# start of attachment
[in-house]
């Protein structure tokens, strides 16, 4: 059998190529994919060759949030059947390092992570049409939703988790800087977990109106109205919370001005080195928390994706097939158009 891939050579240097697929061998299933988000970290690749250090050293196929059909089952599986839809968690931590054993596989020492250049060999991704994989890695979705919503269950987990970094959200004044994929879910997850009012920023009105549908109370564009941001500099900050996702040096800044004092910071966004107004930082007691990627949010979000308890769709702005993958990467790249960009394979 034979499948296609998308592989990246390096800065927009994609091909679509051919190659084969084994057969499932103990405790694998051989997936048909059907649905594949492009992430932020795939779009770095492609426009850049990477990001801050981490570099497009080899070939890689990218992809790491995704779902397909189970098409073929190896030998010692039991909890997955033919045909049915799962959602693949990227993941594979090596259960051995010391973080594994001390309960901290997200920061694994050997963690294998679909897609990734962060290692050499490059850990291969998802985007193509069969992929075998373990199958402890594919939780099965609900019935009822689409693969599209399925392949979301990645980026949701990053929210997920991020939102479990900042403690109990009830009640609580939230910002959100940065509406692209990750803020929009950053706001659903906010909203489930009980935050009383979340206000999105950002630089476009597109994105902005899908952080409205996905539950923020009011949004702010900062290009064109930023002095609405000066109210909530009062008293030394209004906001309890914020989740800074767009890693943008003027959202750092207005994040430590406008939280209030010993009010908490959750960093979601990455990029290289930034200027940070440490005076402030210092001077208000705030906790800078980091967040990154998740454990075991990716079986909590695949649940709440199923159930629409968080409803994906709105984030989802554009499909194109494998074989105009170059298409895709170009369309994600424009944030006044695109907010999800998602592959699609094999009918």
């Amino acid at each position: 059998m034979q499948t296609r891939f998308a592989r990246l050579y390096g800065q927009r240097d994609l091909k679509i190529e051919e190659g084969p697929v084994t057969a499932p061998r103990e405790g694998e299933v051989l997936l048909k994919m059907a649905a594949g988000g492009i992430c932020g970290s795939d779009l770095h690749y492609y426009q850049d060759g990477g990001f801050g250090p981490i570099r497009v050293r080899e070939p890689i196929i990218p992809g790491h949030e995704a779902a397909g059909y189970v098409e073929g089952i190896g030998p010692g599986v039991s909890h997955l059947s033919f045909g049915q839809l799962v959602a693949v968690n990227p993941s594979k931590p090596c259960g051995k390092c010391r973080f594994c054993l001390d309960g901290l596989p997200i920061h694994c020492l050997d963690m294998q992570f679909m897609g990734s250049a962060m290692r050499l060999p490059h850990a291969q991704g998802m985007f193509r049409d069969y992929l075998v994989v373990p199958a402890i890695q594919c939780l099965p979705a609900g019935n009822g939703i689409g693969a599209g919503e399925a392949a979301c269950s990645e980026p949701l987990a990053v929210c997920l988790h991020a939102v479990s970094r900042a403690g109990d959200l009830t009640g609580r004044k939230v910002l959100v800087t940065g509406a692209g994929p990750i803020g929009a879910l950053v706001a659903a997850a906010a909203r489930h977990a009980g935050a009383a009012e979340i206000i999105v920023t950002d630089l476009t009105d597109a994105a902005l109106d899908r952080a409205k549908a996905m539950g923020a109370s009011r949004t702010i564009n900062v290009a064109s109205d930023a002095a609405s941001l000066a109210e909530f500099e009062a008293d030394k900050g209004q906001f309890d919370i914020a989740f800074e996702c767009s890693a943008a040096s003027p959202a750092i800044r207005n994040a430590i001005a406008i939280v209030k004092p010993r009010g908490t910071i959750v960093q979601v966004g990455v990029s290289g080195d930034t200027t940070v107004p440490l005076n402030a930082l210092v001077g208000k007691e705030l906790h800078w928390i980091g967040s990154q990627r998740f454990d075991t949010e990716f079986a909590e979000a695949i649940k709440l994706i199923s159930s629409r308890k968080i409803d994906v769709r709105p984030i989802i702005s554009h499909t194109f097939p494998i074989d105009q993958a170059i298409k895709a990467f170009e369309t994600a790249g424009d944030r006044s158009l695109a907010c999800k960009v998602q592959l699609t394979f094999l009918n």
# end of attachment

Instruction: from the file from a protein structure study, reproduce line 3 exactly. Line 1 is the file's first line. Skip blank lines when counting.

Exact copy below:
């Amino acid at each position: 059998m034979q499948t296609r891939f998308a592989r990246l050579y390096g800065q927009r240097d994609l091909k679509i190529e051919e190659g084969p697929v084994t057969a499932p061998r103990e405790g694998e299933v051989l997936l048909k994919m059907a649905a594949g988000g492009i992430c932020g970290s795939d779009l770095h690749y492609y426009q850049d060759g990477g990001f801050g250090p981490i570099r497009v050293r080899e070939p890689i196929i990218p992809g790491h949030e995704a779902a397909g059909y189970v098409e073929g089952i190896g030998p010692g599986v039991s909890h997955l059947s033919f045909g049915q839809l799962v959602a693949v968690n990227p993941s594979k931590p090596c259960g051995k390092c010391r973080f594994c054993l001390d309960g901290l596989p997200i920061h694994c020492l050997d963690m294998q992570f679909m897609g990734s250049a962060m290692r050499l060999p490059h850990a291969q991704g998802m985007f193509r049409d069969y992929l075998v994989v373990p199958a402890i890695q594919c939780l099965p979705a609900g019935n009822g939703i689409g693969a599209g919503e399925a392949a979301c269950s990645e980026p949701l987990a990053v929210c997920l988790h991020a939102v479990s970094r900042a403690g109990d959200l009830t009640g609580r004044k939230v910002l959100v800087t940065g509406a692209g994929p990750i803020g929009a879910l950053v706001a659903a997850a906010a909203r489930h977990a009980g935050a009383a009012e979340i206000i999105v920023t950002d630089l476009t009105d597109a994105a902005l109106d899908r952080a409205k549908a996905m539950g923020a109370s009011r949004t702010i564009n900062v290009a064109s109205d930023a002095a609405s941001l000066a109210e909530f500099e009062a008293d030394k900050g209004q906001f309890d919370i914020a989740f800074e996702c767009s890693a943008a040096s003027p959202a750092i800044r207005n994040a430590i001005a406008i939280v209030k004092p010993r009010g908490t910071i959750v960093q979601v966004g990455v990029s290289g080195d930034t200027t940070v107004p440490l005076n402030a930082l210092v001077g208000k007691e705030l906790h800078w928390i980091g967040s990154q990627r998740f454990d075991t949010e990716f079986a909590e979000a695949i649940k709440l994706i199923s159930s629409r308890k968080i409803d994906v769709r709105p984030i989802i702005s554009h499909t194109f097939p494998i074989d105009q993958a170059i298409k895709a990467f170009e369309t994600a790249g424009d944030r006044s158009l695109a907010c999800k960009v998602q592959l699609t394979f094999l009918n």